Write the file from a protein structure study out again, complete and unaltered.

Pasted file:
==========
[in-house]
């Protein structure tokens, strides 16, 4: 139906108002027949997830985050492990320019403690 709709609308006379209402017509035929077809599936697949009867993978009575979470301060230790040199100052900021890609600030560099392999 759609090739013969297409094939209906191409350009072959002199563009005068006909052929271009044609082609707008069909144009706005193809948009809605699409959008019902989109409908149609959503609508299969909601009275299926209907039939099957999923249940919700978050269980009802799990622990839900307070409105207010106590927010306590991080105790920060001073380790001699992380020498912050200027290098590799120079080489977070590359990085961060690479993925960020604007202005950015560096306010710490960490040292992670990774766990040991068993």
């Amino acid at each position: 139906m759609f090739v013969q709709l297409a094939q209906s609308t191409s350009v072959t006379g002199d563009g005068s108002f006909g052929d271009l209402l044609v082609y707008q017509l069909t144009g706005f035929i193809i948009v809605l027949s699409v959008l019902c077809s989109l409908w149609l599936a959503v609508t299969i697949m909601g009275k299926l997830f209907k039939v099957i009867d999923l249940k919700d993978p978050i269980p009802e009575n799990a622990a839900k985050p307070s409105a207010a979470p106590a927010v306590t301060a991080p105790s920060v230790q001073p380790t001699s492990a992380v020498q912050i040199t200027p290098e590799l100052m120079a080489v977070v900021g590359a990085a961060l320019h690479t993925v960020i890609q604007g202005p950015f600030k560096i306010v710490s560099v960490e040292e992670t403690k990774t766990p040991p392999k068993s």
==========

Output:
[in-house]
């Protein structure tokens, strides 16, 4: 139906108002027949997830985050492990320019403690 709709609308006379209402017509035929077809599936697949009867993978009575979470301060230790040199100052900021890609600030560099392999 759609090739013969297409094939209906191409350009072959002199563009005068006909052929271009044609082609707008069909144009706005193809948009809605699409959008019902989109409908149609959503609508299969909601009275299926209907039939099957999923249940919700978050269980009802799990622990839900307070409105207010106590927010306590991080105790920060001073380790001699992380020498912050200027290098590799120079080489977070590359990085961060690479993925960020604007202005950015560096306010710490960490040292992670990774766990040991068993």
């Amino acid at each position: 139906m759609f090739v013969q709709l297409a094939q209906s609308t191409s350009v072959t006379g002199d563009g005068s108002f006909g052929d271009l209402l044609v082609y707008q017509l069909t144009g706005f035929i193809i948009v809605l027949s699409v959008l019902c077809s989109l409908w149609l599936a959503v609508t299969i697949m909601g009275k299926l997830f209907k039939v099957i009867d999923l249940k919700d993978p978050i269980p009802e009575n799990a622990a839900k985050p307070s409105a207010a979470p106590a927010v306590t301060a991080p105790s920060v230790q001073p380790t001699s492990a992380v020498q912050i040199t200027p290098e590799l100052m120079a080489v977070v900021g590359a990085a961060l320019h690479t993925v960020i890609q604007g202005p950015f600030k560096i306010v710490s560099v960490e040292e992670t403690k990774t766990p040991p392999k068993s």